This unique international wine competition brings together many of wine journalism's finest palates each year to evaluate thousands of wines submitted from around the world. The competition publishes each judge's tasting notes on the winning wines, lending Critics Challenge a level of transparency no other major wine competition can claim.
The blockbuster lineup for Critics Challenge X was released this week. I believe you will agree it is an extraordinary group.
Mary Ewing-Mullian, MW
Mary was the first woman to earn certification as a Master of Wine and is co-author of Wine for Dummies and numerous other wine books, as well as Director of the International Wine Center in New York City since 1984. Mary also writes frequently for newspapers and magazines and travels the world extensively in the course of covering wine. She is an experienced and sought-after wine judge and has been Chief Judge of Critics Challenge since its inception.
Robert writes the syndicated Wine Talk column for Creators Syndicate and is publisher of the online publication Wine Review Online. Robert’s columns have appeared in newspapers and magazines from coast to coast, and he also contributes columns and reviews to Wine Review Online. Robert is Director of the San Diego International, Winemaker Challenge and Sommelier Challenge wine competitions in addition to the Critics Challenge. This year Robert also is scheduled to judge at the Conocurs Mondial de Bruxelles, the Dallas Morning News TexSomm, and the Sunset International wine competitions.
Michael is a regular contributor to Wine Review Online, which publishes his reviews and columns. While a wine columnist for the Boston Globe he was nominated for a prestigious James Beard award, and his articles have appeared in many publications, including the wine section of the San Francisco Chronicle. Michael has judged at all of the previous nine Critics Challenges.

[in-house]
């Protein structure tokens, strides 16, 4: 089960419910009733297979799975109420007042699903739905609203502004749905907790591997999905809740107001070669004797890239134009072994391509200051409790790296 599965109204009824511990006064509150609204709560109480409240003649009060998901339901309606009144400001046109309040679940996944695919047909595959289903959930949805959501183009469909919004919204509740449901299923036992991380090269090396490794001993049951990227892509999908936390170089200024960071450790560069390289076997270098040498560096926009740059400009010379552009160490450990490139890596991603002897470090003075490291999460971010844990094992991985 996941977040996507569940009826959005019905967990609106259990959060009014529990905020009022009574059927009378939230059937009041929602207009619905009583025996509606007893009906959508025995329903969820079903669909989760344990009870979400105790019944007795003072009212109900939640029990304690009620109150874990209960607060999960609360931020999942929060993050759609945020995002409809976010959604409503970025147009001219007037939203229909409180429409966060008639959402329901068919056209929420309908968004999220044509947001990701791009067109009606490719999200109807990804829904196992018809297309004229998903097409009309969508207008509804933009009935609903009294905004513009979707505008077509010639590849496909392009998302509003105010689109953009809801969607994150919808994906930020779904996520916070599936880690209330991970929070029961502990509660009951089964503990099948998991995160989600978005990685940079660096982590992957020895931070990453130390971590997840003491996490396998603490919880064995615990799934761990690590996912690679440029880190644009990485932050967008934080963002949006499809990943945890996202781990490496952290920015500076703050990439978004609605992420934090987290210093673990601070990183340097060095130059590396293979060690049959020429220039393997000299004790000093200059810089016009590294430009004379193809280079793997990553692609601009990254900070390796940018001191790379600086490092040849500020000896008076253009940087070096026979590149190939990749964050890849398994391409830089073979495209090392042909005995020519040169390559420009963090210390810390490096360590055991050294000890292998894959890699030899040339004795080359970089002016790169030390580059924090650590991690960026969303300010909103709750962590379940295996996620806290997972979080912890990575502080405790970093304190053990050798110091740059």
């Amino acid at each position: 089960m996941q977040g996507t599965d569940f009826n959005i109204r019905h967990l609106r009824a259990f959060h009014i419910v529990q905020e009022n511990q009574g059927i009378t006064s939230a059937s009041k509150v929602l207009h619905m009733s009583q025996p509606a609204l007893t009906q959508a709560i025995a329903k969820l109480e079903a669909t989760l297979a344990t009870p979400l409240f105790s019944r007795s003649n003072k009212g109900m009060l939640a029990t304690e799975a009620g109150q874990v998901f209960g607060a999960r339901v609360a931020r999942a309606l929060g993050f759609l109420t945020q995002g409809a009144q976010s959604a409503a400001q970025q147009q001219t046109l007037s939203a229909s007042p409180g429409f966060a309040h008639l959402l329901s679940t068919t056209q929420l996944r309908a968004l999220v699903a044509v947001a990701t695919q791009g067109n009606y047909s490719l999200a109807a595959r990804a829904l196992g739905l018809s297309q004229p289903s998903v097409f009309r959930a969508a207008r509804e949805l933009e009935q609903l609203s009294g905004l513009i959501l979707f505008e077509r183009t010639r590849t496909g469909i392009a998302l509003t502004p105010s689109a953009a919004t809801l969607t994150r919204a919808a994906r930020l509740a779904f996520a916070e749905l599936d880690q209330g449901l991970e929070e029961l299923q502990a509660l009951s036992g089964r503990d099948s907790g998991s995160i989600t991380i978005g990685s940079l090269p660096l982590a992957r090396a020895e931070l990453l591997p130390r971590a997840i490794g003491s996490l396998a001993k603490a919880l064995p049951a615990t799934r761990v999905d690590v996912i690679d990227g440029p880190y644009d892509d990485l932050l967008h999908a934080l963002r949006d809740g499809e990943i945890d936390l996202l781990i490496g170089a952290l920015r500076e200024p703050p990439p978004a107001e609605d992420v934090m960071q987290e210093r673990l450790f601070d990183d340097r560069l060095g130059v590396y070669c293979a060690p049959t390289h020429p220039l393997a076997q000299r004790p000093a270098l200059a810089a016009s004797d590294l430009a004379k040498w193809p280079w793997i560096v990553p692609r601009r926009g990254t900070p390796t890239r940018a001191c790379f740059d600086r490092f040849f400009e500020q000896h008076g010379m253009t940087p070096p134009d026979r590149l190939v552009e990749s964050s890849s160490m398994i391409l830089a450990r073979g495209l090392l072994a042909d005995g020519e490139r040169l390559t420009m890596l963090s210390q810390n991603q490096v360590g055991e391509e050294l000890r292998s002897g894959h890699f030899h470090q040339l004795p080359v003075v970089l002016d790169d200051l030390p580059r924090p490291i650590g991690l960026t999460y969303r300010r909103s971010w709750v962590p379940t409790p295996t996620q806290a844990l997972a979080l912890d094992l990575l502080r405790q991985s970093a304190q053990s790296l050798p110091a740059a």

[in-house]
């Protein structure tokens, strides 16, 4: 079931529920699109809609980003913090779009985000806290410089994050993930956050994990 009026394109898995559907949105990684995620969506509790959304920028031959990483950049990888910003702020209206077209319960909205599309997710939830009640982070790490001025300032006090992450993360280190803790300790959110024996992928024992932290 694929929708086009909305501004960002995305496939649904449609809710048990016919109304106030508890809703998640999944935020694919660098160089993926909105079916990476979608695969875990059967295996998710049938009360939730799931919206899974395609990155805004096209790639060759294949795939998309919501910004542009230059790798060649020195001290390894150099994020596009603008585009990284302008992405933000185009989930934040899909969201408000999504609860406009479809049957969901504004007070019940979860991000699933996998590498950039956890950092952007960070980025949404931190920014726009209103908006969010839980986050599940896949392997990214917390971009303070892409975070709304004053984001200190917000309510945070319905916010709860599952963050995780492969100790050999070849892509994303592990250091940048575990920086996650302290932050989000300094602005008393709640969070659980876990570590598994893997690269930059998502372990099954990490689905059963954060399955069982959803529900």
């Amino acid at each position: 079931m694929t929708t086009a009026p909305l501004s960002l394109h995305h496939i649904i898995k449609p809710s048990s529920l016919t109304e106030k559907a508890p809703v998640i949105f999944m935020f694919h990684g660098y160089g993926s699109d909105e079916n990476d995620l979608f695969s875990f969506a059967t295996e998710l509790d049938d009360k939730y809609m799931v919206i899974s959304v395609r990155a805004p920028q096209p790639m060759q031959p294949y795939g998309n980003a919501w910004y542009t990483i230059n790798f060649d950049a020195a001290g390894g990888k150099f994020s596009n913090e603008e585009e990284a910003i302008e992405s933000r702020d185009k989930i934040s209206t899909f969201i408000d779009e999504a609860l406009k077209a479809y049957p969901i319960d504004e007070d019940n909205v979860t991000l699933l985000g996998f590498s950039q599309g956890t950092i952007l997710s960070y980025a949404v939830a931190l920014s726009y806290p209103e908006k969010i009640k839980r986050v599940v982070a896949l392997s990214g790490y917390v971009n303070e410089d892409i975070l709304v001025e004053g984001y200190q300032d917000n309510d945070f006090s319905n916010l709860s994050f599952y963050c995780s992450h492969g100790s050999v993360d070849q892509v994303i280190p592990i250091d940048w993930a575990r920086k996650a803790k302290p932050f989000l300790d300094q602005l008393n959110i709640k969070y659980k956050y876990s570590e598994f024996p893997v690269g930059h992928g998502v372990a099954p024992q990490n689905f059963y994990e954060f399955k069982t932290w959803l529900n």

Jon is Editor of the San Francisco Chronicle wine section and a prolific writer and reviewer. Prior to his tenure at the Chronicle, Jon wrote on wine for MSNBC.com. Jon judges at numerous wine competitions, including the San Francisco Chronicle wine competition that kicks off the wine competition season each year. This will be his fifth appearance as a judge at the Critics Challenge.
Stephen is a London-based columnist and blogger for Decanter and a noted wine-book author with multiple works to his credit, including Bordeaux: People, Power and Politics; The Wines of California; and Liquid Gold: Dessert Wines of the World. Stephen judges numerous international wine competitions in Europe and has judged at all nine Critics Challenges.
Katherine writes a weekly wine column for the Portland Oregonian and is author of Voodoo Vintners, which delves into the mysterious realm of biodynamic winemaking. Katherine is currently working on her second book, a sweeping look at wines around the globe. This will be her third appearance as a judge at Critics Challenge.